Inflammation has become a popular topic in mainstream health. Although you might have a general idea of what inflammation is, most people still don’t understand the implications it has on long-term health and disease prevention.
The fact is that inflammation contributes to a wide range of illnesses and dysfunctions. This makes it a key component in overcoming common issues and restoring your health for improved function and wellbeing.
Understanding what inflammation is and knowing how to identify when you’re in an inflamed state gives you the information you need to stay healthy and vital.
What is Inflammation?
Chances are that you’ve experienced inflammation first-hand. You’ve felt the throbbing pain and swelling that occurs after stubbing your toe or cutting a finger. It’s the body’s natural response to some form of stress or injury.
Inflammation is a component of the innate immune system, which manages the body’s nonspecific response to injury, pathogens, and other stressors.
Given that there are many types of stress, it’s easy to see how inflammation plays a vital role in keeping you healthy. But chronic inflammation has a negative impact on health.
Acute vs. Chronic Inflammation
Acute, or short-term, inflammation is typically seen as swelling at the affected site. But the same reaction occurs on a systemic level, which results in a generalized swelling of the tissues.
Chronic inflammation is a long-term exposure to the inflammatory response and can last from months to years.
Chronic inflammation is typically a result of not eliminating the root cause of an illness or dysfunction. It can also occur as an autoimmune response, whereby your own immune system begins to attack healthy tissues.
Over time, chronic inflammation leads to damage of the tissues and more severe health issues.
The following are some of the illnesses related to chronic inflammation:
- Cardiovascular disease
- Autoimmune disease
- Pulmonary disease
- Crohn's disease
When acute inflammation occurs, you’re more likely to see the five signs of inflammation.
The 5 Signs of Inflammation
There are five indicators that help you determine when inflammation is present:
- Loss of function
These are seen when experiencing acute inflammation. However, during chronic inflammation, you may not see these directly, but they may still exist on a systemic level.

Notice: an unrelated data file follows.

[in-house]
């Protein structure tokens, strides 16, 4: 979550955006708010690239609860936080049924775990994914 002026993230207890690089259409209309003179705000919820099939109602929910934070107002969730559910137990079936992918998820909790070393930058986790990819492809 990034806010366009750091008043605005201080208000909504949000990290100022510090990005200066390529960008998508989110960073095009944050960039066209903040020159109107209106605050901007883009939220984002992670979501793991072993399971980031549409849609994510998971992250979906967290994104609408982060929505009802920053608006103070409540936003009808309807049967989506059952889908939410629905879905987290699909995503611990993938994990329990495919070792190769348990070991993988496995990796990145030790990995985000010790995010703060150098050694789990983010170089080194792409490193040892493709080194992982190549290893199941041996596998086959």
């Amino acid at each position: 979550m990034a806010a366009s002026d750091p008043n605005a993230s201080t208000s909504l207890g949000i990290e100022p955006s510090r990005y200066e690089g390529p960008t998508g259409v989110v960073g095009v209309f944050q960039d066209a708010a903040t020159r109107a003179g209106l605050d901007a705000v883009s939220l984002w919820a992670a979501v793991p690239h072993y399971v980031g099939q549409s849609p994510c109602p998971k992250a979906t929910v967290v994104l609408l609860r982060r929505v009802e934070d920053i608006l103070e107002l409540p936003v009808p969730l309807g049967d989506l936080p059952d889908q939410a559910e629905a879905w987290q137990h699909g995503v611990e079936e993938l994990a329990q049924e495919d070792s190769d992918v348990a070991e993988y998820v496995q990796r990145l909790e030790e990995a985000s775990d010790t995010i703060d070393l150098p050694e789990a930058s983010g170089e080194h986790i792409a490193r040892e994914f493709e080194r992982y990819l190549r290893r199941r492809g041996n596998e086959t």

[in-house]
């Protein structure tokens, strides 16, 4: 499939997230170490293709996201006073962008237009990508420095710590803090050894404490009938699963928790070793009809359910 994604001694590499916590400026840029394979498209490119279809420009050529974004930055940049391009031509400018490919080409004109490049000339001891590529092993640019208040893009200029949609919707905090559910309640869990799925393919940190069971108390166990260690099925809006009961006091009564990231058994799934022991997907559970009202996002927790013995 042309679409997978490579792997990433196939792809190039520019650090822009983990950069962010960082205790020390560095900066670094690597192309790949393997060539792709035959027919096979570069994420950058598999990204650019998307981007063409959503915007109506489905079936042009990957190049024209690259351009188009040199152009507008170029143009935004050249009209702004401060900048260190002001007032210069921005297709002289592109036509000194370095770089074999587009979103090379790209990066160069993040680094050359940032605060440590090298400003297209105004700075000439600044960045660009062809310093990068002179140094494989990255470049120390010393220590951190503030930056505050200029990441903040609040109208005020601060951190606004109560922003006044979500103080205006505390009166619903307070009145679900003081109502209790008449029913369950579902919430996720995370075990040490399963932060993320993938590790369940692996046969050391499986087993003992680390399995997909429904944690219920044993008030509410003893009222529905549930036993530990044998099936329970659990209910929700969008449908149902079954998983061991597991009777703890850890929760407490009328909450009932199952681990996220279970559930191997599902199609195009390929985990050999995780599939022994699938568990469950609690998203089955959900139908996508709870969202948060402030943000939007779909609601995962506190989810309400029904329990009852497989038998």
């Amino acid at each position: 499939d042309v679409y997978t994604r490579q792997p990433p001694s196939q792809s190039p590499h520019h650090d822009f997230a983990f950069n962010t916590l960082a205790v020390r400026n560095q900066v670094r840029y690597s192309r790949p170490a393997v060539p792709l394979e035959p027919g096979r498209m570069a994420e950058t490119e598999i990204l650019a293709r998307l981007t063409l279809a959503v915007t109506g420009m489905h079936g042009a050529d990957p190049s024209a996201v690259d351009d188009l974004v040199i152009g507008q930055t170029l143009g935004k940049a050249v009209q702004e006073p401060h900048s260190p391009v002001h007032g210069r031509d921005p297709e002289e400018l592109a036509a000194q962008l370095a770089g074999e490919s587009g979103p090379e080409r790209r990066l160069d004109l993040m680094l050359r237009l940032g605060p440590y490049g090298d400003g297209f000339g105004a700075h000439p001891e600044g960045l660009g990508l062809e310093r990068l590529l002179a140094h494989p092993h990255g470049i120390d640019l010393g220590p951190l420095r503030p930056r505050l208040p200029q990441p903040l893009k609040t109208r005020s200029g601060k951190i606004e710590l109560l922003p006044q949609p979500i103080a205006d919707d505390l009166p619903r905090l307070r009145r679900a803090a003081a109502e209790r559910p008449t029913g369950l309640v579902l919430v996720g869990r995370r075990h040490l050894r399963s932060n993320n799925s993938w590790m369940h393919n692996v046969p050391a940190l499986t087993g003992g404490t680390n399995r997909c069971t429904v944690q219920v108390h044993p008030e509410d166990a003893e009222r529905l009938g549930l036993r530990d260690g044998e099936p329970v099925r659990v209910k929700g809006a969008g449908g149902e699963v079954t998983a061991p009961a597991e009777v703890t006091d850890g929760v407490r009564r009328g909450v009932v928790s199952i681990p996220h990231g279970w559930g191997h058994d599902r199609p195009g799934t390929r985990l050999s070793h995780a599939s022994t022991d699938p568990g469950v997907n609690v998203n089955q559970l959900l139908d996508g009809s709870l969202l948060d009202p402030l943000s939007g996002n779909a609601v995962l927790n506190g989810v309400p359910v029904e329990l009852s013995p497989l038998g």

Other Signs That Let You Know You’re Inflamed
As mentioned above, stress comes in many different forms. There are physical, mental, emotional, nutritional, and other types of stressors that you can experience.
If you’re under some form of stress for long periods of time, then you’re likely in an inflammatory response. This can lead to other symptoms of inflammation and can cause long-term health problems.
Chronic exposure to stress disrupts the ability of cortisol, which is one of the many stress hormones, to manage the inflammatory response. The tissues become insensitive to cortisol, which allows inflammation to become more severe.
Feeling fatigued can sometimes feel like the norm for people these days. But if you experience low levels of energy, mental lethargy, and an inability to get out of bed with the same enthusiasm as you used to, then you may be inflamed.
Healthy individuals are energetic and have a positive outlook on life. When chronic inflammation persists, they quickly lose the ability to power through their days without using pick-me-ups such as coffee or sugar.
Skin problems related to inflammation include itching, redness, and rashes. They can also manifest into more serious conditions such as eczema, psoriasis, and rosacea.
Acute skin inflammation can be addressed quickly. But chronic inflammation of the skin can lead to more serious damage and is often a sign of more systemic inflammation occurring throughout the body.
Millions of people experience skin conditions related to chronic inflammation, making it one of the more common signs of inflammation.
Pain is one of the five signs of inflammation listed above. Research has shown that the physiological changes that occur as a response to stress increase the body’s sensitivity and leads you to experience chronic pain.
This is important to remember if you’re experiencing unexplained chronic pain that isn’t a result of some injury or other trauma. It’s most likely a symptom of a chronic inflammatory response.
Stress has a negative impact on your ability to sleep. In addition, lack of sleep is a form of stress, which makes this an issue that’s especially detrimental to your health. So you won’t be surprised to learn that there is a link between inflammation and sleep health.
A recent study on sleep and inflammation found that the inability to sleep is directly related to high levels of inflammation. This has been linked to more serious health concerns including strokes and cardiovascular disease.
If you’re experiencing issues related to the quantity and quality of sleep, then you may be inflamed and putting yourself at risk for other health problems.
Understanding how to identify inflammation is essential to living a healthy and vital life. Knowing what to look for gives you the tools to overcome inflammation, prevent disease, and optimize your health and wellbeing.